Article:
Audits – hitherto hidden – reveal millions in Medicare Advantage overrides

Newly released federal audits reveal widespread overcharges and other errors in payments to Medicare Advantage health plans for seniors, with some plans overcharging the government an average of more than $1,000 per patient per year.

Summaries of the 90 audits, which examined accounts from 2011 through 2013 and are the most recently completed reviews, were obtained exclusively by KHN through a three-year Freedom of Information Act lawsuit, which was settled in late September.

The government’s audits revealed about $12 million in net overpayments for the care of 18,090 patients in the sample, though the actual losses to taxpayers are likely much higher. Medicare Advantage, a fast-growing alternative to original Medicare, is primarily run by major insurance companies.

Officials at the Centers for Medicare & Medicaid Services have said they plan to extrapolate those samples’ payment error rates over each plan’s total membership — and recoup an estimated $650 million as a result.

But after nearly a decade, that has yet to happen. CMS was supposed to unveil a final extrapolation rule on November 1, but delayed that decision until February.

Ted Doolittle, former deputy director of CMS’ Center for Program Integrity, which oversees Medicare’s efforts to combat billing fraud and abuse, said the agency has failed to hold Medicare Advantage plans accountable. “I think CMS has fallen into this,” says Doolittle, now the state health care advocate for the state of Connecticut.

Doolittle said CMS appears to be “water transportation” for the insurance industry, which is “making money hand over hand” from Medicare Advantage. “From the outside it looks quite smelly,” he said.

In an email response to written questions from KHN, Dara Corrigan, a CMS deputy administrator, said the agency hasn’t told health plans how much they owe because the calculations “have not been finalized.”

Corrigan declined to say when the agency would end its work. “We have a fiduciary and legal duty to address improper payments in all of our programs,” she said.

The 90 audits are the only ones CMS has completed in the past decade, a time when Medicare Advantage has exploded. Enrollment in the plans more than doubled over that period, reaching 28 million by 2022, costing the government $427 billion.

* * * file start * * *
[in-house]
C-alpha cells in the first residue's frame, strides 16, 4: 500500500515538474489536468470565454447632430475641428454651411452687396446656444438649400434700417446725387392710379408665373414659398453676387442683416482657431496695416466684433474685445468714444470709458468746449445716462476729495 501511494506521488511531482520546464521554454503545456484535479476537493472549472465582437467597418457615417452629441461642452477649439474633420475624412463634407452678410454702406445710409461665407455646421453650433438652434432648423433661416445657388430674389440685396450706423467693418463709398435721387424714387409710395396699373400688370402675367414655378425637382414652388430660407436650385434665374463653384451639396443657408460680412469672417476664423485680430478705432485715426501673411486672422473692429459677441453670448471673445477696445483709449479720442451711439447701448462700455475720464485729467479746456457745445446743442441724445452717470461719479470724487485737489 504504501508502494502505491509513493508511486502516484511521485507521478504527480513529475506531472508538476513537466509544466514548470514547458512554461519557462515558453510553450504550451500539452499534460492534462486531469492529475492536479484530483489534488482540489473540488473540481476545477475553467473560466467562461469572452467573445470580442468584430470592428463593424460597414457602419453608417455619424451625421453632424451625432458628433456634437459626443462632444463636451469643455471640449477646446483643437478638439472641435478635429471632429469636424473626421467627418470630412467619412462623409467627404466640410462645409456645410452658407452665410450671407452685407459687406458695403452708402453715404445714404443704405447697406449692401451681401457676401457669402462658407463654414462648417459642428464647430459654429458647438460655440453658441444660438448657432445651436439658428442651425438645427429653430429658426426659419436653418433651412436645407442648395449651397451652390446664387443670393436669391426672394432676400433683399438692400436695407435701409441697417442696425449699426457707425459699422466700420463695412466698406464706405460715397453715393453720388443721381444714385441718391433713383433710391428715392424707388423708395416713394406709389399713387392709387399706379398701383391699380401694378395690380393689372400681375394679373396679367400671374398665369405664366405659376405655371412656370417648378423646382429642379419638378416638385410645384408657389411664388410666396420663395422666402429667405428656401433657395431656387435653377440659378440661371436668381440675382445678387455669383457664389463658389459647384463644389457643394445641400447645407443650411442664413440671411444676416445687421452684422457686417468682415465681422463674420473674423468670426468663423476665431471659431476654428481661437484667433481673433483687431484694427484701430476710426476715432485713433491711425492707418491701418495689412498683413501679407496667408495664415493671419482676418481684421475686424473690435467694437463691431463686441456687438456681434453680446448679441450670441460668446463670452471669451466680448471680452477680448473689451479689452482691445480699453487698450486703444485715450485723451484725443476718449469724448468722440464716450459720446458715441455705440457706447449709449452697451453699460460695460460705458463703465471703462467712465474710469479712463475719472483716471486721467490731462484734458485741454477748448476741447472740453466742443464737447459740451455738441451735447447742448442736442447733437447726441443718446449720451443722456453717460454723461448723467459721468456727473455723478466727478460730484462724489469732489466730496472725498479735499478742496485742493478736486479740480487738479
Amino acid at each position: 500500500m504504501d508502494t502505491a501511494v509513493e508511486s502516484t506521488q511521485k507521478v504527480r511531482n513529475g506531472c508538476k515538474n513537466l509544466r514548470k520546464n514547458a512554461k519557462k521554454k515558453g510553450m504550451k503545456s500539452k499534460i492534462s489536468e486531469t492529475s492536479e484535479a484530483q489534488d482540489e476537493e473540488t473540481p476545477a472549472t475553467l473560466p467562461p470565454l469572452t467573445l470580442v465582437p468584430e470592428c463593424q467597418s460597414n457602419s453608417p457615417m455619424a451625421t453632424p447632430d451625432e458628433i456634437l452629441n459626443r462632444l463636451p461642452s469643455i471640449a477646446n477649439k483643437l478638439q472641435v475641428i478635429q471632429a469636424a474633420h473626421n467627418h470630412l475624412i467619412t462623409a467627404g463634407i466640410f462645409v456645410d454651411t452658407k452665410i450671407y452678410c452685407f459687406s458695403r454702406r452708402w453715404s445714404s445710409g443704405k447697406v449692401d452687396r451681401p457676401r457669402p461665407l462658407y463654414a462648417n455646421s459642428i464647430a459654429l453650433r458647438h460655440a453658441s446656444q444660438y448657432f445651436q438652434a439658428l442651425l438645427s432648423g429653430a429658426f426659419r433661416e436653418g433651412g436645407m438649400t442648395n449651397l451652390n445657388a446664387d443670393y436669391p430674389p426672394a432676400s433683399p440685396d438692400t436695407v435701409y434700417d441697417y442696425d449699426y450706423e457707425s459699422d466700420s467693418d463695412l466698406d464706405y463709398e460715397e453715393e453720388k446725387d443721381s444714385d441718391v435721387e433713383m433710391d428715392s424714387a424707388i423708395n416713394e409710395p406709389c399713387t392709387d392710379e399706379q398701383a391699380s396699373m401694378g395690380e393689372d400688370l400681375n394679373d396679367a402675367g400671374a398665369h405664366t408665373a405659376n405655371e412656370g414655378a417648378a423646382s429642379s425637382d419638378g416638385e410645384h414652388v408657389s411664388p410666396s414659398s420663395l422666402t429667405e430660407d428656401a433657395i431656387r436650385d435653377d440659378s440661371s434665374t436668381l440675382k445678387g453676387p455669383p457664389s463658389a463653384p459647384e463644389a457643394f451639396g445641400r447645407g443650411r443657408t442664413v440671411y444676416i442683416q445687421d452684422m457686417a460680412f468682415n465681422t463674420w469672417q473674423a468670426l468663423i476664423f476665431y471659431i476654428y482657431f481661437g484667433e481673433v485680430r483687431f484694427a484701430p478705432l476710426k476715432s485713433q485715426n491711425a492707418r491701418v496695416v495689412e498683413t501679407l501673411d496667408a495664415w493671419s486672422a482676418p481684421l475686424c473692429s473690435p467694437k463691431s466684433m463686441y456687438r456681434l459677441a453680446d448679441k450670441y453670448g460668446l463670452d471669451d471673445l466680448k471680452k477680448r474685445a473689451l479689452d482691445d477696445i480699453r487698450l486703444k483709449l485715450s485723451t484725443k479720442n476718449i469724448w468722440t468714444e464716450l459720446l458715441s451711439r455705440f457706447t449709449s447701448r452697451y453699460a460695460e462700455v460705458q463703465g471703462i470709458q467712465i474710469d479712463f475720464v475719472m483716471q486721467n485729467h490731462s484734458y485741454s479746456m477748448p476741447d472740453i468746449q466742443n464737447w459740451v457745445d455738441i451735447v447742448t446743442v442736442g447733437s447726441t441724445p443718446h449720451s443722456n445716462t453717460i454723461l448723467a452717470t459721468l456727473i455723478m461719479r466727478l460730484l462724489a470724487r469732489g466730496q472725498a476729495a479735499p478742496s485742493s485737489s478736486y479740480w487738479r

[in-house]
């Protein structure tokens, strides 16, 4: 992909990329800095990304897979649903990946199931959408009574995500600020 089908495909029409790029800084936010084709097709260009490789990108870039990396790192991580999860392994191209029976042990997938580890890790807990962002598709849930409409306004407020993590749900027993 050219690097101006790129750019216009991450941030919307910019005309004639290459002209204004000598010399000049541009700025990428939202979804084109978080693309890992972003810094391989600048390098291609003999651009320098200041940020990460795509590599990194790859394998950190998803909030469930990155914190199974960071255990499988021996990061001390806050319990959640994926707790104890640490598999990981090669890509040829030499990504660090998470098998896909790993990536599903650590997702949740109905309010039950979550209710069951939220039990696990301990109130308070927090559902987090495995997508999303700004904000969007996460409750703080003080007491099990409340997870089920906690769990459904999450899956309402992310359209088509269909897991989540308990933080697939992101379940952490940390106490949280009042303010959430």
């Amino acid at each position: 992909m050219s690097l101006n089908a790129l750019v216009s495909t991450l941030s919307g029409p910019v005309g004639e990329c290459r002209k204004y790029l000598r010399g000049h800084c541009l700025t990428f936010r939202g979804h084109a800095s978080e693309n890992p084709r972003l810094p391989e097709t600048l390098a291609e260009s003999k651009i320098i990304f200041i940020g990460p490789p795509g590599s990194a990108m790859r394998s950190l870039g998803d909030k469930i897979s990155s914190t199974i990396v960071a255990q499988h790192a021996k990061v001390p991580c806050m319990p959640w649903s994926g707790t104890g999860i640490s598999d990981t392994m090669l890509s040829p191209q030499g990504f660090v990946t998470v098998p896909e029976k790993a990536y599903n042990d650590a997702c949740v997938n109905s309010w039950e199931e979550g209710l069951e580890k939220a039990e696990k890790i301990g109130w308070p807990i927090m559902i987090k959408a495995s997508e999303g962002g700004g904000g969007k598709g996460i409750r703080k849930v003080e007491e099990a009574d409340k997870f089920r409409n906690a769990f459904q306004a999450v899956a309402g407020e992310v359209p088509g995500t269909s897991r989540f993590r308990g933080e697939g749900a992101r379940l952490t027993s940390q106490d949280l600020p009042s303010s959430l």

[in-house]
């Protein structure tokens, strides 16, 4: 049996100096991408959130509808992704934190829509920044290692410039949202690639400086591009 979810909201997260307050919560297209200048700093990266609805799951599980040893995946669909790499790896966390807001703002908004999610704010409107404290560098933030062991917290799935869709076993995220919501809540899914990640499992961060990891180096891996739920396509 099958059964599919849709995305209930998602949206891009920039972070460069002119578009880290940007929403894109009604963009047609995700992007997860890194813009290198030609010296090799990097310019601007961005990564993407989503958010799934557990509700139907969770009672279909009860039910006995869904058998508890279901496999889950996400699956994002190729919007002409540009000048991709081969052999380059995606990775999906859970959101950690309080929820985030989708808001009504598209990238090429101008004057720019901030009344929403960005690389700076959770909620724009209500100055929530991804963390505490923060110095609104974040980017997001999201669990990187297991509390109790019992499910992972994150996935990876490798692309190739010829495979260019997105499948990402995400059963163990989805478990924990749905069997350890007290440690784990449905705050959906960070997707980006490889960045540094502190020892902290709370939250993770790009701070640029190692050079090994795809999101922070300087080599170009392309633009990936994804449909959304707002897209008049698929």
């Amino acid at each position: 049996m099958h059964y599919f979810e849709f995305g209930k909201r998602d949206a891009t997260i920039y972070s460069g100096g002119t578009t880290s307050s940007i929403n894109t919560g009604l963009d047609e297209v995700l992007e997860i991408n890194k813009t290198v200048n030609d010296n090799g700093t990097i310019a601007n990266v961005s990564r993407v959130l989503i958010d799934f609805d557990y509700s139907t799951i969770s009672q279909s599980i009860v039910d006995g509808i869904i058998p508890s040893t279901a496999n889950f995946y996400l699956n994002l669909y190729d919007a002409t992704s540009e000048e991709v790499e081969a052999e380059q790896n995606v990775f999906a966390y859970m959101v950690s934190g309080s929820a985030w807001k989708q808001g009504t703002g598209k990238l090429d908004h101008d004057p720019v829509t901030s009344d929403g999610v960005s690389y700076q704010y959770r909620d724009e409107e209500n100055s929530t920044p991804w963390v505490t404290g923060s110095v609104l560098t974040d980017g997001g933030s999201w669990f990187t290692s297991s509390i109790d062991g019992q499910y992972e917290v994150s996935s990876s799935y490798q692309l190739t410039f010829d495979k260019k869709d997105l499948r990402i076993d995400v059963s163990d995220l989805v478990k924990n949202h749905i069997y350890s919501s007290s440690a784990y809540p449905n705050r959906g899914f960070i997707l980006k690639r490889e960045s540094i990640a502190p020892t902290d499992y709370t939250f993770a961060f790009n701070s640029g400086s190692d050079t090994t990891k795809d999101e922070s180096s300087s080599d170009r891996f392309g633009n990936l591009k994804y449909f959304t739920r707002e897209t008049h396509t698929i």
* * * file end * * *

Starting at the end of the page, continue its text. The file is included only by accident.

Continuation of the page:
Seventy-one of the 90 audits revealed net overpayments, which averaged more than $1,000 per patient across 23 audits, according to government data. Humana, one of the largest Medicare Advantage sponsors, averaged overpayments of more than $1,000 in 10 of 11 audits, according to the data.

CMS underpaid the remaining subscriptions on average, somewhere between $8 and $773 per patient.

Auditors flag overpayments when a patient’s records fail to show that the person had the medical condition for which the government paid for the health plan, or when medical assessors determine that the illness is less serious than claimed.

That happened on average for just over 20% of the medical conditions studied over the three-year period; the number of unconfirmed illnesses was higher in some plans.

As the popularity of Medicare Advantage has grown among seniors, CMS has fought to keep its auditing procedures and mounting losses largely hidden from the government.

That approach has frustrated both the industry, which has labeled the audit process “fatally flawed” and hopes to torpedo it, and Medicare advocates, who worry that some insurers will get away with impeaching the government.

“At the end of the day, it’s tax dollars that have been spent,” said David Lipschutz, a senior policy attorney at the Center for Medicare Advocacy. “The public deserves more information about that.”

At least three parties, including KHN, have sued CMS under the Freedom of Information Act to shake up details about the overpaid audits, which CMS calls Risk Adjustment Data Validation, or RADV.

In one case, CMS charged a law firm a $120,000 search fee and then returned virtually nothing, according to court documents. The law firm filed a lawsuit last year and the case is pending in federal court in Washington, DC

KHN sued CMS in September 2019 after the agency failed to respond to a FOIA request for the audits. Under the settlement, CMS agreed to turn over the audit summaries and other documents and pay $63,000 in legal fees to Davis Wright Tremaine, the law firm representing KHN. CMS has not admitted to falsely withholding the data.

High coders